As early indicators begin to show that the economy may have bottomed out, experts tell CIOs to be ready to come out of the recession on a strong foot. After months of dismal numbers and projections, there are signs that IT spending may be looking up, or at least will stop sliding very soon.
A recent poll of 933 IT workers attending Interop showed that more than 80 percent of organizations plan to spend more this year than they did in 2008. Only seven percent of respondents said they would spend less.
Though not quite as optimistic, recent figures released by Goldman Sachs show that even with 2009 spending still in the dumps, the firm's "tech-capital spending index" increased for the first time since June 2008.
According to Bob Zukis, national IT strategy leader for PricewaterhouseCoopers, it is time for CIOs to think about how to come out of the recession strongly.
"The headline today is cost, which is no surprise," Zukis says. "It's interesting, though, because it's starting to feel a bit like yesterday's news in the IT world."
According to Zukis, CIOs are less concerned about cutting IT costs and more focused on IT value derived from those costs. He believes that this attitudinal shift during the current recession lies in stark contrast with the thinking among tech and business leadership during the last downturn.
"If you look back to the last recession, IT was part of the problem; nobody looked to IT to solve what had occurred in the last recession," Zukis says. "Now IT has an opportunity to be part of the solution."
This go around, Zukis says most enterprises haven't asked IT to make wholesale cost reductions, instead choosing to nip at the budget by only 5% to 10%.
"As non-technology executives have asked IT to share in the pain, I think that gap between the business and technology has really been bridged in terms of where the value is coming from across the IT environment.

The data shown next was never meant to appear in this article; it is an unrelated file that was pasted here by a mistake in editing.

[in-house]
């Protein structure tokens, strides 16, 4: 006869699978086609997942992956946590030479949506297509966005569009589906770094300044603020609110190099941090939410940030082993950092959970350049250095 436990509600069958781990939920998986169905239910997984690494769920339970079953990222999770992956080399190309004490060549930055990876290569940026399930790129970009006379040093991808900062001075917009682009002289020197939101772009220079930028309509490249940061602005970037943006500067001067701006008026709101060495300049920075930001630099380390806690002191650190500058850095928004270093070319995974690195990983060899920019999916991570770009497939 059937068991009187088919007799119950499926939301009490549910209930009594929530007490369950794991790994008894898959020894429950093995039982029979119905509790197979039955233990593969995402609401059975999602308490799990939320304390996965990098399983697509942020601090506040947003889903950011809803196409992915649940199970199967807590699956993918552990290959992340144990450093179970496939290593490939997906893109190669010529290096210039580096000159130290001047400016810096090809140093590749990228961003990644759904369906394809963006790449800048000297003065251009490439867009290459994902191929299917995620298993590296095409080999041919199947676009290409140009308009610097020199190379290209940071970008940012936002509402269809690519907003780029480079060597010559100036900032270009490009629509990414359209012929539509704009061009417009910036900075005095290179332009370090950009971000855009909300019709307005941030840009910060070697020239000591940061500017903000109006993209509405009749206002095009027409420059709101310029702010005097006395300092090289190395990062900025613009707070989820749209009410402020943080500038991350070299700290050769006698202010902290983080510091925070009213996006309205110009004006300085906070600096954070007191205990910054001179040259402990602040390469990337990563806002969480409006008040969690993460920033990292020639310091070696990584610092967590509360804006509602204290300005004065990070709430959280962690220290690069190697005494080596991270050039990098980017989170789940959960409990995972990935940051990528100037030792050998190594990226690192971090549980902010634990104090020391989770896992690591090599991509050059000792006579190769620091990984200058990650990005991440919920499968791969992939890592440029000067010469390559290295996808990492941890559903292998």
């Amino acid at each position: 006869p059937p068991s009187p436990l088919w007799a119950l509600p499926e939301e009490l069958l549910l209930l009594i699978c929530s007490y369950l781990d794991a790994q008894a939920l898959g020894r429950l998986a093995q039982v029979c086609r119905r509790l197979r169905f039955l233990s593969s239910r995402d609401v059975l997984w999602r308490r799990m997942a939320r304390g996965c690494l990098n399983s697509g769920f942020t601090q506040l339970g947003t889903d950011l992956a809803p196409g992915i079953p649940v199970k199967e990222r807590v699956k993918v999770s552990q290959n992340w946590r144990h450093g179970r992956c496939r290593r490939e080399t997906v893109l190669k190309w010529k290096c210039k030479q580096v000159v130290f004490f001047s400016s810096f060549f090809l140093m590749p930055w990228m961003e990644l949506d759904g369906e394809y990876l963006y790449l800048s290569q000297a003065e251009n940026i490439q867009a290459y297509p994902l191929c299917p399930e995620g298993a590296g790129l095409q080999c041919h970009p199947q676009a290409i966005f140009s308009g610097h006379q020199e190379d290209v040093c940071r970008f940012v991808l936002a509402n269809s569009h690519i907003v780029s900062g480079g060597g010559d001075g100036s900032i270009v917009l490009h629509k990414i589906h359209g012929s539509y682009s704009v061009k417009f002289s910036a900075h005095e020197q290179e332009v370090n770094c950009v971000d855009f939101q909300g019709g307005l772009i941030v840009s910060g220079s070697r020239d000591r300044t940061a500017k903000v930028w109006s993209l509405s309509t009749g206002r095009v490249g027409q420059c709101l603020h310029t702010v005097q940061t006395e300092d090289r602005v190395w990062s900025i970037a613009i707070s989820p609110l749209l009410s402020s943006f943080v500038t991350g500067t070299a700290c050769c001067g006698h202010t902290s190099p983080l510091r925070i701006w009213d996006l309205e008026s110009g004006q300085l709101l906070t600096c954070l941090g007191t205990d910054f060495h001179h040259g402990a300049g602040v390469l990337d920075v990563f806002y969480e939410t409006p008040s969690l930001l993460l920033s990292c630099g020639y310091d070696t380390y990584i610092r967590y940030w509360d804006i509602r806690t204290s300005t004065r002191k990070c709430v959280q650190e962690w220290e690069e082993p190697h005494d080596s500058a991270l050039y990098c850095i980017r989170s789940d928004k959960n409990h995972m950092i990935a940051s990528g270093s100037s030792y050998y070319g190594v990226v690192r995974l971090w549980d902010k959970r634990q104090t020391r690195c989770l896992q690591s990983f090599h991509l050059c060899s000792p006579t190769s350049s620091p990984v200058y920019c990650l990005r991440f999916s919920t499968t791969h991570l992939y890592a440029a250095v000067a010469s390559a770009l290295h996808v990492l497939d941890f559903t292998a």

CIOs can continue to bridge that gap by focusing on innovation, Zukis says.
"What IT executives are focused on right now is innovation and IT's role in driving innovation across the enterprise," he says. "It's not going to be a question of 'What have you done for me lately?' It's going to be 'What are you going do for me tomorrow; how are you going to help me find that next revenue dollar?'"
However, simply strategizing and executing innovation plans may not be enough to demonstrate IT value. A recent report released by Forrester Research shows that CIOs also must learn to communicate the value they drive to the organization in order for line-of-business leaders to fully understand IT's contributions. In short, CIOs need to market their efforts better.
"Some CIOs may address business value when they start conversations with business execs, but they devolve quickly into IT issues," wrote report author Bobby Cameron. "Others wait for business to ask them to participate in business conversations instead of proactively putting business on the table."
Cameron also believes that all too often, CIOs measure and communicate operational excellence rather than business value.
"Many IT shops insist on communicating only IT-oriented information like project status, system availability, and utilization rates," the report says. "Only 49% of the IT leaders in a Forrester survey measured postproduction to see if projects delivered the value that the business case anticipated."